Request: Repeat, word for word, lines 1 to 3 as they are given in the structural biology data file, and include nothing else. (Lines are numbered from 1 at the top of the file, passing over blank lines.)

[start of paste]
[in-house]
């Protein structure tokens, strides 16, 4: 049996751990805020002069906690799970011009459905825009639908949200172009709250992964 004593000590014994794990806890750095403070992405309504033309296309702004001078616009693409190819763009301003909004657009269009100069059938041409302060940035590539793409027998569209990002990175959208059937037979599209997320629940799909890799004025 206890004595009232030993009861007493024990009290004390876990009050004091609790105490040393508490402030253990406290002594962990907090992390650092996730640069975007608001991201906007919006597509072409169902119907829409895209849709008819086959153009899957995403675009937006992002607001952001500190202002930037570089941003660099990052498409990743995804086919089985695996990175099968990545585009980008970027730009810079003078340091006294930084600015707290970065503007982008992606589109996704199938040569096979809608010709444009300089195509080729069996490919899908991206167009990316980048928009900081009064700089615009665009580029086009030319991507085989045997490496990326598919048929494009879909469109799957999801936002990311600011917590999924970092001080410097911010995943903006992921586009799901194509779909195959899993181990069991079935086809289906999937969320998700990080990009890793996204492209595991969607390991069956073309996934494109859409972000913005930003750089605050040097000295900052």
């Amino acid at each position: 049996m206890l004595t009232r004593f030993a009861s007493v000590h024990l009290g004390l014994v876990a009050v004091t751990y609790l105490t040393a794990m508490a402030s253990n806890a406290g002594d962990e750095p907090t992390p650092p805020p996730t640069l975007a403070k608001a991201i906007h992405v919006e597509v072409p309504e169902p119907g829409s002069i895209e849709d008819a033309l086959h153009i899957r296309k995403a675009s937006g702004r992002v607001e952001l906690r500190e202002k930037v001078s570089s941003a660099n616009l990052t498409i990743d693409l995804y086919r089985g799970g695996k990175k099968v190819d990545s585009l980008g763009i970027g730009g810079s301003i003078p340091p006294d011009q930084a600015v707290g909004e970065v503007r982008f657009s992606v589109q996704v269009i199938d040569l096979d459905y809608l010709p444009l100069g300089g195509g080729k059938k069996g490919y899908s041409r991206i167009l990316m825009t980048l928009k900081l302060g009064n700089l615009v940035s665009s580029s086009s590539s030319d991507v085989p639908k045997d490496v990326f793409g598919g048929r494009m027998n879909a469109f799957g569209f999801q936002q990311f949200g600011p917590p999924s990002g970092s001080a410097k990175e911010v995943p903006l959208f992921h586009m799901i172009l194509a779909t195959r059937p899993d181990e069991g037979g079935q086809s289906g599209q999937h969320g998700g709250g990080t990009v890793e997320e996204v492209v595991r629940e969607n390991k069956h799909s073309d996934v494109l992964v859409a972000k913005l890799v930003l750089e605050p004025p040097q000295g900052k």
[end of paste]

[in-house]
């Protein structure tokens, strides 16, 4: 049996751990805020002069906690799970011009459905825009639908949200172009709250992964 004593000590014994794990806890750095403070992405309504033309296309702004001078616009693409190819763009301003909004657009269009100069059938041409302060940035590539793409027998569209990002990175959208059937037979599209997320629940799909890799004025 206890004595009232030993009861007493024990009290004390876990009050004091609790105490040393508490402030253990406290002594962990907090992390650092996730640069975007608001991201906007919006597509072409169902119907829409895209849709008819086959153009899957995403675009937006992002607001952001500190202002930037570089941003660099990052498409990743995804086919089985695996990175099968990545585009980008970027730009810079003078340091006294930084600015707290970065503007982008992606589109996704199938040569096979809608010709444009300089195509080729069996490919899908991206167009990316980048928009900081009064700089615009665009580029086009030319991507085989045997490496990326598919048929494009879909469109799957999801936002990311600011917590999924970092001080410097911010995943903006992921586009799901194509779909195959899993181990069991079935086809289906999937969320998700990080990009890793996204492209595991969607390991069956073309996934494109859409972000913005930003750089605050040097000295900052």
């Amino acid at each position: 049996m206890l004595t009232r004593f030993a009861s007493v000590h024990l009290g004390l014994v876990a009050v004091t751990y609790l105490t040393a794990m508490a402030s253990n806890a406290g002594d962990e750095p907090t992390p650092p805020p996730t640069l975007a403070k608001a991201i906007h992405v919006e597509v072409p309504e169902p119907g829409s002069i895209e849709d008819a033309l086959h153009i899957r296309k995403a675009s937006g702004r992002v607001e952001l906690r500190e202002k930037v001078s570089s941003a660099n616009l990052t498409i990743d693409l995804y086919r089985g799970g695996k990175k099968v190819d990545s585009l980008g763009i970027g730009g810079s301003i003078p340091p006294d011009q930084a600015v707290g909004e970065v503007r982008f657009s992606v589109q996704v269009i199938d040569l096979d459905y809608l010709p444009l100069g300089g195509g080729k059938k069996g490919y899908s041409r991206i167009l990316m825009t980048l928009k900081l302060g009064n700089l615009v940035s665009s580029s086009s590539s030319d991507v085989p639908k045997d490496v990326f793409g598919g048929r494009m027998n879909a469109f799957g569209f999801q936002q990311f949200g600011p917590p999924s990002g970092s001080a410097k990175e911010v995943p903006l959208f992921h586009m799901i172009l194509a779909t195959r059937p899993d181990e069991g037979g079935q086809s289906g599209q999937h969320g998700g709250g990080t990009v890793e997320e996204v492209v595991r629940e969607n390991k069956h799909s073309d996934v494109l992964v859409a972000k913005l890799v930003l750089e605050p004025p040097q000295g900052k």